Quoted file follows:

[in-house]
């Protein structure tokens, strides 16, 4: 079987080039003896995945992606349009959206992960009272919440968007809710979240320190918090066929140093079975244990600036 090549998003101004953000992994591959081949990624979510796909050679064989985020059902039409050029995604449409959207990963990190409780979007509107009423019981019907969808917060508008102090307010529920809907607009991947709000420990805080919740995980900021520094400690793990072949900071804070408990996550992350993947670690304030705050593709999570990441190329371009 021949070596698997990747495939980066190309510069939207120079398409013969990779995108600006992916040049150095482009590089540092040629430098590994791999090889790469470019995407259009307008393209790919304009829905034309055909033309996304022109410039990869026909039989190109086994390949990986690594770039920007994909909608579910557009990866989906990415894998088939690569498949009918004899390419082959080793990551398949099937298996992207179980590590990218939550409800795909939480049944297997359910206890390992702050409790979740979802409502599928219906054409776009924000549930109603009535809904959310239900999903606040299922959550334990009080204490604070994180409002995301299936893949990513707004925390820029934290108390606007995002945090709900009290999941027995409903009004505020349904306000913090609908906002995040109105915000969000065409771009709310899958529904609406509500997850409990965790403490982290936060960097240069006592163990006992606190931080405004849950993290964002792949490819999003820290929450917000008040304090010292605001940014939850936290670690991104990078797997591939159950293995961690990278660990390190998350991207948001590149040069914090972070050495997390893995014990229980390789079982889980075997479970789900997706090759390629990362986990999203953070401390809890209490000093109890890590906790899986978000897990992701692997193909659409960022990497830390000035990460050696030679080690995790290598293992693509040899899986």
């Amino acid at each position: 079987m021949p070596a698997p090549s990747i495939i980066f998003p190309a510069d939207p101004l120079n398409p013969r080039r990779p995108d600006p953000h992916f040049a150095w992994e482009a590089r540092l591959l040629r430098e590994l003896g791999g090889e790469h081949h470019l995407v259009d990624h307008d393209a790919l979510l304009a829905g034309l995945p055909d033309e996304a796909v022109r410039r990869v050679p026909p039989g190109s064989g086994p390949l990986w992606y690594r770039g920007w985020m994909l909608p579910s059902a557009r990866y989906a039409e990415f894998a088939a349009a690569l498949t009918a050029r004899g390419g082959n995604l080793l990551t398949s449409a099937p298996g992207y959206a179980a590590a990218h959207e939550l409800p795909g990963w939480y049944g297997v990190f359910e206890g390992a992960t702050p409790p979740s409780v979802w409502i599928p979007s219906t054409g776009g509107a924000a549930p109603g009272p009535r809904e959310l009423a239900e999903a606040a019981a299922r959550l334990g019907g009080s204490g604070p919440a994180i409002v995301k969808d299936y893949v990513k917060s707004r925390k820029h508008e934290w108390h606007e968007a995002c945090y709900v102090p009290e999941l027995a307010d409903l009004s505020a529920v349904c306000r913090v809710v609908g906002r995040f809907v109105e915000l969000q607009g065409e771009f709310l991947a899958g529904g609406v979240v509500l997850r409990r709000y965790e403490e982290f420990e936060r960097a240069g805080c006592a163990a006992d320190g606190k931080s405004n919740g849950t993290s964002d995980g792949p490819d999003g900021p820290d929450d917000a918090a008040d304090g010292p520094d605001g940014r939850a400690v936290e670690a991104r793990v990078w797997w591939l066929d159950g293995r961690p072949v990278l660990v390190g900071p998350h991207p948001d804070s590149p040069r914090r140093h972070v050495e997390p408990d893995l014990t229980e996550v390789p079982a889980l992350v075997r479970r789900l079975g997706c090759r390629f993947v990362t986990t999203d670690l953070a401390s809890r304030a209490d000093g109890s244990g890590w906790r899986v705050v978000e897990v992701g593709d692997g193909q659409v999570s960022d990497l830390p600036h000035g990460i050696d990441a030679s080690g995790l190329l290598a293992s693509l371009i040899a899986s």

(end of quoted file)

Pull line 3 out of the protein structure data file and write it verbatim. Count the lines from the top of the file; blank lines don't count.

């Amino acid at each position: 079987m021949p070596a698997p090549s990747i495939i980066f998003p190309a510069d939207p101004l120079n398409p013969r080039r990779p995108d600006p953000h992916f040049a150095w992994e482009a590089r540092l591959l040629r430098e590994l003896g791999g090889e790469h081949h470019l995407v259009d990624h307008d393209a790919l979510l304009a829905g034309l995945p055909d033309e996304a796909v022109r410039r990869v050679p026909p039989g190109s064989g086994p390949l990986w992606y690594r770039g920007w985020m994909l909608p579910s059902a557009r990866y989906a039409e990415f894998a088939a349009a690569l498949t009918a050029r004899g390419g082959n995604l080793l990551t398949s449409a099937p298996g992207y959206a179980a590590a990218h959207e939550l409800p795909g990963w939480y049944g297997v990190f359910e206890g390992a992960t702050p409790p979740s409780v979802w409502i599928p979007s219906t054409g776009g509107a924000a549930p109603g009272p009535r809904e959310l009423a239900e999903a606040a019981a299922r959550l334990g019907g009080s204490g604070p919440a994180i409002v995301k969808d299936y893949v990513k917060s707004r925390k820029h508008e934290w108390h606007e968007a995002c945090y709900v102090p009290e999941l027995a307010d409903l009004s505020a529920v349904c306000r913090v809710v609908g906002r995040f809907v109105e915000l969000q607009g065409e771009f709310l991947a899958g529904g609406v979240v509500l997850r409990r709000y965790e403490e982290f420990e936060r960097a240069g805080c006592a163990a006992d320190g606190k931080s405004n919740g849950t993290s964002d995980g792949p490819d999003g900021p820290d929450d917000a918090a008040d304090g010292p520094d605001g940014r939850a400690v936290e670690a991104r793990v990078w797997w591939l066929d159950g293995r961690p072949v990278l660990v390190g900071p998350h991207p948001d804070s590149p040069r914090r140093h972070v050495e997390p408990d893995l014990t229980e996550v390789p079982a889980l992350v075997r479970r789900l079975g997706c090759r390629f993947v990362t986990t999203d670690l953070a401390s809890r304030a209490d000093g109890s244990g890590w906790r899986v705050v978000e897990v992701g593709d692997g193909q659409v999570s960022d990497l830390p600036h000035g990460i050696d990441a030679s080690g995790l190329l290598a293992s693509l371009i040899a899986s």